The immunity to rubella of 115 girls aged 10 to 14 years was tested in 1978. The proportion of girls found to be immune was 80%, similar to rates in the prevaccination era. Nearly half of the immunity was from documented vaccination, and the other half was presumably from infection with wild rubella virus. The vaccination failure rate was 12%. Because of declining immunity to rubella of women of child-bearing age, detecting low levels of immunity in these women is becoming increasingly important. Immunization of 12- to 15-month-old children has not been effective. Vaccinating all girls 10 to 12 years old would likely be the most effective method of preventing an increase in the incidence of congenital rubella syndrome in the next decade.
Cites: N Engl J Med. 1976 Feb 5;294(6):306-10813141
Cites: Ann Intern Med. 1975 Sep;83(3):412-71180441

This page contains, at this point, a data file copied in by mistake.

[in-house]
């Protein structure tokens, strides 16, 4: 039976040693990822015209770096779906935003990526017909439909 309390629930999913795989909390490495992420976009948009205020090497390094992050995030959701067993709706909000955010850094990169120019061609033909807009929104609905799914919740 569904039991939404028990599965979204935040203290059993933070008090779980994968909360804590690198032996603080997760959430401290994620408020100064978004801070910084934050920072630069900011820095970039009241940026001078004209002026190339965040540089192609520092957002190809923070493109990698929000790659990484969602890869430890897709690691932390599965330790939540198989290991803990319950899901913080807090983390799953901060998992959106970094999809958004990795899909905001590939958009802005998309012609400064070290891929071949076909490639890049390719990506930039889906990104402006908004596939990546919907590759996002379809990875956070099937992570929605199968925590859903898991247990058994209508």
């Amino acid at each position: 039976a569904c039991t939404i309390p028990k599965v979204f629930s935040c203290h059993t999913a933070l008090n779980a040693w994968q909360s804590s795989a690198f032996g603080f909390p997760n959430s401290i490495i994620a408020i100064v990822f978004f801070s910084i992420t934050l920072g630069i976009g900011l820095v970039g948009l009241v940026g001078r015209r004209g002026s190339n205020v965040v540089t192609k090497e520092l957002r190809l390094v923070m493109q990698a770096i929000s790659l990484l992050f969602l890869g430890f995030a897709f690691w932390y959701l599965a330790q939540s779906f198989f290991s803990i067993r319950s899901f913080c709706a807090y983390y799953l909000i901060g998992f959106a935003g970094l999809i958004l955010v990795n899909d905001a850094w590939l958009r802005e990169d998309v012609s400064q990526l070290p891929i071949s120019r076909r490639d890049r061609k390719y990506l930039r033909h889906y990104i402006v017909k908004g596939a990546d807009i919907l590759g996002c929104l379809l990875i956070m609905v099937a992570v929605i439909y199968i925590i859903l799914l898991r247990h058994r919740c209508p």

Rubella vaccination status and immunity to rubella were studied in 230 "active patients" aged 8 to 22 years in a teaching family practice by means of a chart review and measurement of the rubella antibody titre in a blood sample. Of the 200 patients who submitted a blood sample 161 (80%) were found to be immune, having a rubella hemagglutination-inhibiting antibody titre of 1:16 or greater. Log linear analysis showed that immunity to rubella was independent of a history of rubella, and that 94% of the vaccinated patients versus 74% of the unvaccinated patients (a significant difference; P = 0.007) were immune. In retrospect we estimated that 80% of the study group were protected at the start of the study. After surveillance and follow-up, with vaccination of 27 of the 39 patients identified as susceptible to rubella, this estimated proportion increased to 90%. The study showed that there is nothing to be gained by asking about a history of rubella but that vaccination against this disease is increasing among children aged 5 to 9 years.